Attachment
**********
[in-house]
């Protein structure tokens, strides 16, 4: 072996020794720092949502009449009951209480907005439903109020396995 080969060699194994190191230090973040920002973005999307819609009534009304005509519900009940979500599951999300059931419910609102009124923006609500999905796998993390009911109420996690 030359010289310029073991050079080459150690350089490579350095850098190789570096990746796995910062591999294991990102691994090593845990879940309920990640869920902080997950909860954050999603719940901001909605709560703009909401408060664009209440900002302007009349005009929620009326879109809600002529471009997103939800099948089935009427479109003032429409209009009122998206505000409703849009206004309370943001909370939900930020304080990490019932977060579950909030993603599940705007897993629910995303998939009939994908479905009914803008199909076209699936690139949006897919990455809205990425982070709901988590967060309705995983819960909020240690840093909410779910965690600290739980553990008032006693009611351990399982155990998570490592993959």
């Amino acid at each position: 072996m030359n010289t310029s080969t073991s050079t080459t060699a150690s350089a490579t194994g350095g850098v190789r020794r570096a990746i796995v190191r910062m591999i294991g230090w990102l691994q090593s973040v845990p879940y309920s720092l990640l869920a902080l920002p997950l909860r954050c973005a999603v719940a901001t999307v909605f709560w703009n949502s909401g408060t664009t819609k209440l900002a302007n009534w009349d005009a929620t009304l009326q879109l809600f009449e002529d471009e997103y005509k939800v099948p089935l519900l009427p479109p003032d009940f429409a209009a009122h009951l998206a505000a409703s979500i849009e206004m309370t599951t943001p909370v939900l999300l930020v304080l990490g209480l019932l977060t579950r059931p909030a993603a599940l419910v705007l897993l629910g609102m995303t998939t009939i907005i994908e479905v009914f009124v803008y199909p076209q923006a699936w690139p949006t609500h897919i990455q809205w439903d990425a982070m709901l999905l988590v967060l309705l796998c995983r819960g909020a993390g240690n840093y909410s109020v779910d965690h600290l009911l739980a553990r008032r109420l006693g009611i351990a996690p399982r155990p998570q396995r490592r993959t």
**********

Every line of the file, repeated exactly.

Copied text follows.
[in-house]
């Protein structure tokens, strides 16, 4: 072996020794720092949502009449009951209480907005439903109020396995 080969060699194994190191230090973040920002973005999307819609009534009304005509519900009940979500599951999300059931419910609102009124923006609500999905796998993390009911109420996690 030359010289310029073991050079080459150690350089490579350095850098190789570096990746796995910062591999294991990102691994090593845990879940309920990640869920902080997950909860954050999603719940901001909605709560703009909401408060664009209440900002302007009349005009929620009326879109809600002529471009997103939800099948089935009427479109003032429409209009009122998206505000409703849009206004309370943001909370939900930020304080990490019932977060579950909030993603599940705007897993629910995303998939009939994908479905009914803008199909076209699936690139949006897919990455809205990425982070709901988590967060309705995983819960909020240690840093909410779910965690600290739980553990008032006693009611351990399982155990998570490592993959």
């Amino acid at each position: 072996m030359n010289t310029s080969t073991s050079t080459t060699a150690s350089a490579t194994g350095g850098v190789r020794r570096a990746i796995v190191r910062m591999i294991g230090w990102l691994q090593s973040v845990p879940y309920s720092l990640l869920a902080l920002p997950l909860r954050c973005a999603v719940a901001t999307v909605f709560w703009n949502s909401g408060t664009t819609k209440l900002a302007n009534w009349d005009a929620t009304l009326q879109l809600f009449e002529d471009e997103y005509k939800v099948p089935l519900l009427p479109p003032d009940f429409a209009a009122h009951l998206a505000a409703s979500i849009e206004m309370t599951t943001p909370v939900l999300l930020v304080l990490g209480l019932l977060t579950r059931p909030a993603a599940l419910v705007l897993l629910g609102m995303t998939t009939i907005i994908e479905v009914f009124v803008y199909p076209q923006a699936w690139p949006t609500h897919i990455q809205w439903d990425a982070m709901l999905l988590v967060l309705l796998c995983r819960g909020a993390g240690n840093y909410s109020v779910d965690h600290l009911l739980a553990r008032r109420l006693g009611i351990a996690p399982r155990p998570q396995r490592r993959t």